Coronavirus measures spark war of words between Switzerland and France

A French politician has accused Switzerland of putting the health of cross-border workers in peril because of “laxist” confinement measures. Swiss officials responded claiming the “rant” is baseless.

Coronavirus measures spark war of words between Switzerland and France
Tens of thousands of French workers commute to Geneva daily. Photo by Fabrice Coffrini / AFP

Loïc Hervé, a deputy from the Haute-Savoie region of France, which borders Geneva, has written a letter to Geneva cantonal officials, complaining that they should be implementing stricter measures to combat the Covid-19 pandemic.

“France is confined, Haute-Savoie as well. Switzerland, for its part, calls for partial confinement, with movements which remain authorised. I have the impression that what we do here is useless if Switzerland does not follow, if our neighbours do not apply the same measures as ours”, Hervé wrote.

He added that “tens of thousands of cross-border commuters travel to Switzerland every day to work. So there needs to be a coherent policy”.

An estimated 85,000 French citizens are employed in Geneva. At Geneva's University Hospital (HUG), for instance, 60 percent of personnel comes from France. 

While France is under a total lockdown, Swiss restrictions, put into place on March 16th, are less stringent. The government closed all schools, most border crossings, shops, restaurants, bars, and entertainment and leisure facilities, and banned gatherings of more than five people. But people are not prevented from going outdoors if distancing measures are respected.

Asked by Le Temps newspaper what response he received from Swiss officials, Hervé said that “some people made me understand that their country is sovereign and that I should only be involved in what is happening in France”.

READ MORE: Swiss president: Older people won’t be confined indefinitely

Although Hervé’s letter was written in March, he received an official reply last week from Antonio Hodgers, the president of Geneva’s parliament. Hodgers said he could not answer earlier as he was preoccupied with the coronavirus crisis.

He told RTS television that his response “focused not so much on health issues at hand, but on cultural differences between Swiss and French political systems”.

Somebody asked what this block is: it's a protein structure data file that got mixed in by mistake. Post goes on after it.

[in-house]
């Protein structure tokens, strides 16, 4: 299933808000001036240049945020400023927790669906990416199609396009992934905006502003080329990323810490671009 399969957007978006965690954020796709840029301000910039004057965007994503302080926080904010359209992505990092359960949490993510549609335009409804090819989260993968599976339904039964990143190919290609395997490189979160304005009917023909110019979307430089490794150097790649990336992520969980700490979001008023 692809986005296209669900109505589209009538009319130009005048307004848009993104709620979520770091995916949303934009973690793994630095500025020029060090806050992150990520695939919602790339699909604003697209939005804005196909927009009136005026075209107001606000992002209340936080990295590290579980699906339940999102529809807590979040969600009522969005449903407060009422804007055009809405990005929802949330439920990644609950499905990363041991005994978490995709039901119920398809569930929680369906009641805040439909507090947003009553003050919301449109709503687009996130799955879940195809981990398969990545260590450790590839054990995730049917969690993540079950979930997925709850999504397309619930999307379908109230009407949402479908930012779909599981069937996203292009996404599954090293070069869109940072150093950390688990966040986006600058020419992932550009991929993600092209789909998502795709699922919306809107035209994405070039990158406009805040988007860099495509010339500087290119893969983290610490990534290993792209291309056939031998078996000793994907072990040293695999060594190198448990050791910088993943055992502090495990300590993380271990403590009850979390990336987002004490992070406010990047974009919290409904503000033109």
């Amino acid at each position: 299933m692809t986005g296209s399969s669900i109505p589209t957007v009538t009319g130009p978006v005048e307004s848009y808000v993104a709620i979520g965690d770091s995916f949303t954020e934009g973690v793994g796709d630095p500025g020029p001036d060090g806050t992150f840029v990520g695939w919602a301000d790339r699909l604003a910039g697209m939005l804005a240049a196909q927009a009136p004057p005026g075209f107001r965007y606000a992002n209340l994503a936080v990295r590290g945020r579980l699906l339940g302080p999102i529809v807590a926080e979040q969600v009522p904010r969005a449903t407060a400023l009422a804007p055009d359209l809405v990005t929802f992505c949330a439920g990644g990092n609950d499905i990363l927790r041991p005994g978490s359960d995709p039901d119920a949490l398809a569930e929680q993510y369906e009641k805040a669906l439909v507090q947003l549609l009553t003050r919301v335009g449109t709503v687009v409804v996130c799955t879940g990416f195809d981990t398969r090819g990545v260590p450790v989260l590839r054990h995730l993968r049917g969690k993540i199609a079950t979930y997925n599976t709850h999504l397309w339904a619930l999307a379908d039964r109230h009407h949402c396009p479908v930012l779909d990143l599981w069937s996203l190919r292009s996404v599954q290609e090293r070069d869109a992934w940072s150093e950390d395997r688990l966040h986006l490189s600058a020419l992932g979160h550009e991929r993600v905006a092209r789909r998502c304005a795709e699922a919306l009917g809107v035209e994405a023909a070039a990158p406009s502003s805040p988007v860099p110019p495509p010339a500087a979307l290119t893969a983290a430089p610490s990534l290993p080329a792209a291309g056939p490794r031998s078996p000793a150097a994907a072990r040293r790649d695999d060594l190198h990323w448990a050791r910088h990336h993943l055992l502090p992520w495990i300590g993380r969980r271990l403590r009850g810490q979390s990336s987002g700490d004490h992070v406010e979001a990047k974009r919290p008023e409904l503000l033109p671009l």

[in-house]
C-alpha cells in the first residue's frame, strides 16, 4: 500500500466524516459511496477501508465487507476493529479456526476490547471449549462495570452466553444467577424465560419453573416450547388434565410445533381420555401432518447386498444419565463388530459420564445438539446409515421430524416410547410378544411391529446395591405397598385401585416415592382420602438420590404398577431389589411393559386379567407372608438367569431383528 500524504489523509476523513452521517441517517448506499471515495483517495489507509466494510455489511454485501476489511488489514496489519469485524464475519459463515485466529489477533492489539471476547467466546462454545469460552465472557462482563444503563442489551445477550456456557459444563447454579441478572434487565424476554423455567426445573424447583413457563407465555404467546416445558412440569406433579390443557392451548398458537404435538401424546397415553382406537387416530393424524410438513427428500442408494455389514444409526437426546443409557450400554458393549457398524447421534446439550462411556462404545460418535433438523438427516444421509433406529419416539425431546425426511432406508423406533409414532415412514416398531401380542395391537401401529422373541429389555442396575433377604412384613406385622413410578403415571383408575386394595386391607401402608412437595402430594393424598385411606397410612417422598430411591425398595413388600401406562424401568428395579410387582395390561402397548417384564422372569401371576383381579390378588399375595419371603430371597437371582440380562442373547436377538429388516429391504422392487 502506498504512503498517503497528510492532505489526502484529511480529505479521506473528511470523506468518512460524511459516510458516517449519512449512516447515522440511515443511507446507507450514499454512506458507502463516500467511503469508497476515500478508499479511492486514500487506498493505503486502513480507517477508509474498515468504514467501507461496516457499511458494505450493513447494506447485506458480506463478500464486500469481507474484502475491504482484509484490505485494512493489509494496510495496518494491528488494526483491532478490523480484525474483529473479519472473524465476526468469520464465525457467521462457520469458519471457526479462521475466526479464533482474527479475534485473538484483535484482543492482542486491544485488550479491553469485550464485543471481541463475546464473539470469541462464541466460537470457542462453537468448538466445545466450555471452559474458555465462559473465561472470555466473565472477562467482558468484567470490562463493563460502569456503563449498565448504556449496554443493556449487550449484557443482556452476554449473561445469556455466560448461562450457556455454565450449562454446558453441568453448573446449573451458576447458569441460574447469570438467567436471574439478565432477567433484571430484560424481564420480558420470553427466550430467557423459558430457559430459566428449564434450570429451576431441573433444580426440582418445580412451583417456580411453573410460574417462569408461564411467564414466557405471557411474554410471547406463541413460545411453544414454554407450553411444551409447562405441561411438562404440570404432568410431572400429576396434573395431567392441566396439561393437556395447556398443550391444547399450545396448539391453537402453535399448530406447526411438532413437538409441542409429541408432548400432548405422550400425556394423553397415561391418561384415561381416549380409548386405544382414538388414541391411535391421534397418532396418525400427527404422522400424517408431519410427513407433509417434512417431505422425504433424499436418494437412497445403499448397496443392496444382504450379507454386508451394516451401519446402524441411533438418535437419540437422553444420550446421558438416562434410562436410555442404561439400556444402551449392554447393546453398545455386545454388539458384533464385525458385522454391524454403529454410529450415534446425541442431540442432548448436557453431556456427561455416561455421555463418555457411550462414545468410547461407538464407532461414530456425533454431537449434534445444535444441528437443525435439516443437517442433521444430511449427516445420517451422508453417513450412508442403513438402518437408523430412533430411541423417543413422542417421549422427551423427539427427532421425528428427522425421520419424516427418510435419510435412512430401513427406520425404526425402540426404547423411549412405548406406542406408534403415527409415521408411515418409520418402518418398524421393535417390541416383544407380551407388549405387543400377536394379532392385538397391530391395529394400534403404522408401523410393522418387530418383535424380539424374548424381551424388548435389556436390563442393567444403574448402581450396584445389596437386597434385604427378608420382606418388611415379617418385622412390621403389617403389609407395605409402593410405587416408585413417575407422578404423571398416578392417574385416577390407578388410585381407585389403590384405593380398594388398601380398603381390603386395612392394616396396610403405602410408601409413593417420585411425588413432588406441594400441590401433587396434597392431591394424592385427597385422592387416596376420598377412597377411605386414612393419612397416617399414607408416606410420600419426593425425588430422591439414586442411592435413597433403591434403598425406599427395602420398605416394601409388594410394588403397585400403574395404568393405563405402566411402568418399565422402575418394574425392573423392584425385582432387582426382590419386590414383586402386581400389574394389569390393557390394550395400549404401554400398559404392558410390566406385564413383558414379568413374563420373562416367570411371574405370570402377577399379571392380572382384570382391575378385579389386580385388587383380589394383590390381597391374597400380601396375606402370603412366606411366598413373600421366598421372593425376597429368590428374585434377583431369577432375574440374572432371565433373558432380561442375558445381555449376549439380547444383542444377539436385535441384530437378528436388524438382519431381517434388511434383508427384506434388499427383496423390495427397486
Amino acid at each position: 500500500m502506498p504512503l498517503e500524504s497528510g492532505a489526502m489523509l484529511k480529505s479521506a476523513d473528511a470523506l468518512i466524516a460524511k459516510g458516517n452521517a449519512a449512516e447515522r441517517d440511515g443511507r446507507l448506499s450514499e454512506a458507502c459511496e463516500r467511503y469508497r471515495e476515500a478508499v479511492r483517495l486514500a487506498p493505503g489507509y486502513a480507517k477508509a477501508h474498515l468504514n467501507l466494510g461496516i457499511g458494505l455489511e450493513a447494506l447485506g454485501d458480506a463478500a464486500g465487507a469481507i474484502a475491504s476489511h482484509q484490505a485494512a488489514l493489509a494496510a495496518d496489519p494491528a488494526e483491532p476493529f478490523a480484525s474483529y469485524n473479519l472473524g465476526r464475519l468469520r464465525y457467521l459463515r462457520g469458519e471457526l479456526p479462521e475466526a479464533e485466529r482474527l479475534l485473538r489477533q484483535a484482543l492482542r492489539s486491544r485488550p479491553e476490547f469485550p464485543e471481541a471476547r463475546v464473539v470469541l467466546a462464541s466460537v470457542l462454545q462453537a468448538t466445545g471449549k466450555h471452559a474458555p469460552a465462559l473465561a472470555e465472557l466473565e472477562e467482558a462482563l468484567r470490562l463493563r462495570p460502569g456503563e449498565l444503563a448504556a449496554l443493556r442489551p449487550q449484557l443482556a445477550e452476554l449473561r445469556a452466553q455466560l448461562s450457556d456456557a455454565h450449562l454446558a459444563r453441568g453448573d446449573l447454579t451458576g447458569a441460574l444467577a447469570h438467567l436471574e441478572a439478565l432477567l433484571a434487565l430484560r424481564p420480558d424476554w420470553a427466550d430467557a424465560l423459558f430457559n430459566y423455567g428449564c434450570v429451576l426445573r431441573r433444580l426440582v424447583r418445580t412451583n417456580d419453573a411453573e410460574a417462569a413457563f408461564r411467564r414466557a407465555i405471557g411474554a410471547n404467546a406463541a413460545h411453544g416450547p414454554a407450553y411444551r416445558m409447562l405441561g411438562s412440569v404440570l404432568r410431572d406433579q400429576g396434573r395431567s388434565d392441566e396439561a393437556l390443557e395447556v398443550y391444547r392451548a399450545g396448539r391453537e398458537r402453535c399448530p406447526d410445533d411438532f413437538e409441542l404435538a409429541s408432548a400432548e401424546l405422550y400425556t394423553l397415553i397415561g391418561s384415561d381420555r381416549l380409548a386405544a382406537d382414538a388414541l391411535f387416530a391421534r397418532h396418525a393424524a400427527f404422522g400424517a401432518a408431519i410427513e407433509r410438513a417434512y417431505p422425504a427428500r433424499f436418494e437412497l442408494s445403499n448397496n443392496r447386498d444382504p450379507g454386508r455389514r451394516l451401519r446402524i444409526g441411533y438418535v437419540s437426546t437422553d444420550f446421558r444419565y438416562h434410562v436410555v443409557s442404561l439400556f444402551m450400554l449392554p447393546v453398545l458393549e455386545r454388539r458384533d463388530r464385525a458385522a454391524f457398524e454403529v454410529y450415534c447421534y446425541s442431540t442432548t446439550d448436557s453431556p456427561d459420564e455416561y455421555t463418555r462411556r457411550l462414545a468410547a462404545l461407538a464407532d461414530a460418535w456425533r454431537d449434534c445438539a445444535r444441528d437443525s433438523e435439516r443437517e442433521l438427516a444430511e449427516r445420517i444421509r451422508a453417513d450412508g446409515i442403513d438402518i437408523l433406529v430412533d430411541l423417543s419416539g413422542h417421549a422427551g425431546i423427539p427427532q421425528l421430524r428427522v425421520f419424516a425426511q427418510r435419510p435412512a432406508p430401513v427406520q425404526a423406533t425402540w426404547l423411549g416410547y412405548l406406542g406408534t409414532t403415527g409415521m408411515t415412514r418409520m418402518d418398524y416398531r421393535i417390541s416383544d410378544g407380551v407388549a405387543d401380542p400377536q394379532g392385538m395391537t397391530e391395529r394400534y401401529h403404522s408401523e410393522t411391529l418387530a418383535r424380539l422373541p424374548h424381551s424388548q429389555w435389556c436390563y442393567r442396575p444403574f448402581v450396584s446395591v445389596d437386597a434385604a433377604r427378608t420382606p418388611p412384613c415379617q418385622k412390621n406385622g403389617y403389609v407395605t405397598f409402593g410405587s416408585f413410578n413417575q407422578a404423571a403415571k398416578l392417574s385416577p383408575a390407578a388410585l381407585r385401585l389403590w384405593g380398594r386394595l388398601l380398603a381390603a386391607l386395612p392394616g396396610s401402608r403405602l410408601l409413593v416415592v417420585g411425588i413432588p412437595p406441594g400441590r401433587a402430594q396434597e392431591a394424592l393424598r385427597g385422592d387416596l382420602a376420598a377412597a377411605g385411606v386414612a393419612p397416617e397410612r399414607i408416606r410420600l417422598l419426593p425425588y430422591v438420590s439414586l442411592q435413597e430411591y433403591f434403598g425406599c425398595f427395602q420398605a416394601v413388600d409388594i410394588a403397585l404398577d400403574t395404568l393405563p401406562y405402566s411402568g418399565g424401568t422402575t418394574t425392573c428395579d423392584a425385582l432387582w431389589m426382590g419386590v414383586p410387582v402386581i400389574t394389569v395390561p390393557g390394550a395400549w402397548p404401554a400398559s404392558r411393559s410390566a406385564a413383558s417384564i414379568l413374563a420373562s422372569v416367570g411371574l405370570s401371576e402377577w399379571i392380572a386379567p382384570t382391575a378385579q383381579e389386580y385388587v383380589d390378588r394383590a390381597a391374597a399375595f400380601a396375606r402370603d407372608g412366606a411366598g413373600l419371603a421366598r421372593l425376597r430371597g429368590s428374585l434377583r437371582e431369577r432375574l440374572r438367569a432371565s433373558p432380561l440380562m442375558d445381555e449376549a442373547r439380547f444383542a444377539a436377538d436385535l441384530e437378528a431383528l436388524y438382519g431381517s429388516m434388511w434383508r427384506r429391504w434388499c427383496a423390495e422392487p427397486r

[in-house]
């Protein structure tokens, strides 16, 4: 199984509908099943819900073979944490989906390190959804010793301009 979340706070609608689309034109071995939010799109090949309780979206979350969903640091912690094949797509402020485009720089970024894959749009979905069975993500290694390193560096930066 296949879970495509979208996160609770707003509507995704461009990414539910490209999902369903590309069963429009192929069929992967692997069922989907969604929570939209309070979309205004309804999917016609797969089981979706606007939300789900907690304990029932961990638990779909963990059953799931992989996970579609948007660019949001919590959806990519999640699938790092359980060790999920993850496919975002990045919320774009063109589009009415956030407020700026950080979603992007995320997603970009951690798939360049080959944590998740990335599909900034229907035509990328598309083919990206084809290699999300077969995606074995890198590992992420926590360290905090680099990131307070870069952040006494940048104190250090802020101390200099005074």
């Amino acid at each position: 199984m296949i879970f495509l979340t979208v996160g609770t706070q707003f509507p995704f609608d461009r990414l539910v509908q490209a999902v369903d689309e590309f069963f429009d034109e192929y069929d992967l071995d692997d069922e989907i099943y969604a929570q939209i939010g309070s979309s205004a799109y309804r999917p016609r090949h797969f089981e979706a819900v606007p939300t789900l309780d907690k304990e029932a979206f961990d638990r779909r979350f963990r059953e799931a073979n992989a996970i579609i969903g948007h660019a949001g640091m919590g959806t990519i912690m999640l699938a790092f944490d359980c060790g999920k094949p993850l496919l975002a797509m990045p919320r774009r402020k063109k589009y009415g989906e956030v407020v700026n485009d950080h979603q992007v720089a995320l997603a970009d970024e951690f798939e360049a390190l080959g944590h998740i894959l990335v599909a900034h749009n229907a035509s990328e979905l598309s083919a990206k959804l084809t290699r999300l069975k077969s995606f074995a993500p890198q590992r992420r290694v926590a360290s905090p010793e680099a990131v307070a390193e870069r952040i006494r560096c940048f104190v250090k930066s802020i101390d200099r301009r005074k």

“In a country where civic responsibility and confidence in the system are high, isn't it normal to think that the vast majority of the population is capable of applying sanitary rules by themselves in public space? he wrote.

He also noted that Swiss authorities believe that the only way to slow down the spread of the virus “is for everyone to understand the health rules. That the support of the population is a much more effective tool than all the police forces, which have other issues to deal with. Until proven otherwise, this does not justify widespread control”.

Hodgers added that the discrepancy between the way the two countries handle the pandemic “arises more from a different conception of the role of their governments than from a real divergence in our health policies.”

But there has also been cooperation between the two countries.

Earlier this month, Swiss hospitals have taken in 30 coronavirus patients from France, especially from Franche-Comté and Grand Est regions, whose medical facilities are saturated. 

Brigitte Klinkert, president of France’s Haut-Rhin department told swissinfo that, faced with overcrowding in area hospitals, she contacted medical centres in the neighbouring Swiss regions of Basel and Jura, asking for help.  

“That evening, the authorities from these cantons called me, very moved, and said they were making beds available to several French patients”, she said.

“Swiss solidarity touches me enormously”, she added.

French Ambassador to Switzerland, Frédéric Journès, also thanked the Swiss for their help, saying that the country “did something good”. 

“By helping France as it did, Switzerland has taken on much more than its share”, he added. 



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MAPS: The best commuter towns if you work in Basel

Basel is one of Europe's best cities for finding work, which is perhaps why it's so expensive. One option is commuting. Here's what you need to know.

A quiet square in the centre of Basel, Switzerland
Commuting is a great way to save money in Basel. Here's what you need to know. Image by Birgit Böllinger from Pixabay